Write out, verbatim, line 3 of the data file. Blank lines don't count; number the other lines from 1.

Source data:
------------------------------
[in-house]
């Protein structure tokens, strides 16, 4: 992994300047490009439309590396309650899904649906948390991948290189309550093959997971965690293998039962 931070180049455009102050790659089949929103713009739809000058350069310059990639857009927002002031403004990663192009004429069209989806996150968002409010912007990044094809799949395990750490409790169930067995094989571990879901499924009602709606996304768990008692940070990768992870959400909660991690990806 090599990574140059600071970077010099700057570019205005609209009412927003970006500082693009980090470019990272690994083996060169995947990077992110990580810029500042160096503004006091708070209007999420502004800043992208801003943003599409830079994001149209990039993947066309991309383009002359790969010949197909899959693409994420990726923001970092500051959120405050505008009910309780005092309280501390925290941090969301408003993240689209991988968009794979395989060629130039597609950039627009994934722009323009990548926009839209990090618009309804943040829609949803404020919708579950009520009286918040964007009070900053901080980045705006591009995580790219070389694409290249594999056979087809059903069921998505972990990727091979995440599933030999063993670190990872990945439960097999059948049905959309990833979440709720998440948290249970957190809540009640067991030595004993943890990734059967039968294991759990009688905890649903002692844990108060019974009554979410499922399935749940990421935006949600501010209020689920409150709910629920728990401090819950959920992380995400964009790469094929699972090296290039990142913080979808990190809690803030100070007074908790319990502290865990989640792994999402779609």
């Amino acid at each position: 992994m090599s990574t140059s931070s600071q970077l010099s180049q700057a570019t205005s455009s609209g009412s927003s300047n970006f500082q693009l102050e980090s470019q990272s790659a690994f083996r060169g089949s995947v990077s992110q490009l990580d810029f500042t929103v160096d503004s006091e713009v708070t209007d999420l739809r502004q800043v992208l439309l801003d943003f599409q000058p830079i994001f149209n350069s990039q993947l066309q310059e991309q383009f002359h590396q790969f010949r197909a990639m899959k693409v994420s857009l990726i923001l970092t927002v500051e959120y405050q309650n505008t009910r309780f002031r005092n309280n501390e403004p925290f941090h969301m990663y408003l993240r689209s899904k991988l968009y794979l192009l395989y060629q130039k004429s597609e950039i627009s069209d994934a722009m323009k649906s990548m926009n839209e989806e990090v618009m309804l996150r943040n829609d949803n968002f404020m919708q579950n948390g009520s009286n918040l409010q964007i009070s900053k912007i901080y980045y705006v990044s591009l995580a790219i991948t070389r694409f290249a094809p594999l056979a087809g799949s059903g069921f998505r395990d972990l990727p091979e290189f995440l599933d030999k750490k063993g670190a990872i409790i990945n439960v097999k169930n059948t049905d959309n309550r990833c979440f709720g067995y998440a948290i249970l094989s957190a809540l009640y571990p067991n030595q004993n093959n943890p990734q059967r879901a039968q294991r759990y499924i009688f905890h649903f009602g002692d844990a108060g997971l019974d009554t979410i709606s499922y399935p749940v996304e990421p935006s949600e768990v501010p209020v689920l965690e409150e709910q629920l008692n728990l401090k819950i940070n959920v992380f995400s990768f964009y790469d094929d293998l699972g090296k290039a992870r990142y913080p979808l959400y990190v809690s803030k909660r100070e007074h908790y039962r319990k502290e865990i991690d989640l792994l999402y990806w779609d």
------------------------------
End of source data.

């Amino acid at each position: 992994m090599s990574t140059s931070s600071q970077l010099s180049q700057a570019t205005s455009s609209g009412s927003s300047n970006f500082q693009l102050e980090s470019q990272s790659a690994f083996r060169g089949s995947v990077s992110q490009l990580d810029f500042t929103v160096d503004s006091e713009v708070t209007d999420l739809r502004q800043v992208l439309l801003d943003f599409q000058p830079i994001f149209n350069s990039q993947l066309q310059e991309q383009f002359h590396q790969f010949r197909a990639m899959k693409v994420s857009l990726i923001l970092t927002v500051e959120y405050q309650n505008t009910r309780f002031r005092n309280n501390e403004p925290f941090h969301m990663y408003l993240r689209s899904k991988l968009y794979l192009l395989y060629q130039k004429s597609e950039i627009s069209d994934a722009m323009k649906s990548m926009n839209e989806e990090v618009m309804l996150r943040n829609d949803n968002f404020m919708q579950n948390g009520s009286n918040l409010q964007i009070s900053k912007i901080y980045y705006v990044s591009l995580a790219i991948t070389r694409f290249a094809p594999l056979a087809g799949s059903g069921f998505r395990d972990l990727p091979e290189f995440l599933d030999k750490k063993g670190a990872i409790i990945n439960v097999k169930n059948t049905d959309n309550r990833c979440f709720g067995y998440a948290i249970l094989s957190a809540l009640y571990p067991n030595q004993n093959n943890p990734q059967r879901a039968q294991r759990y499924i009688f905890h649903f009602g002692d844990a108060g997971l019974d009554t979410i709606s499922y399935p749940v996304e990421p935006s949600e768990v501010p209020v689920l965690e409150e709910q629920l008692n728990l401090k819950i940070n959920v992380f995400s990768f964009y790469d094929d293998l699972g090296k290039a992870r990142y913080p979808l959400y990190v809690s803030k909660r100070e007074h908790y039962r319990k502290e865990i991690d989640l792994l999402y990806w779609d």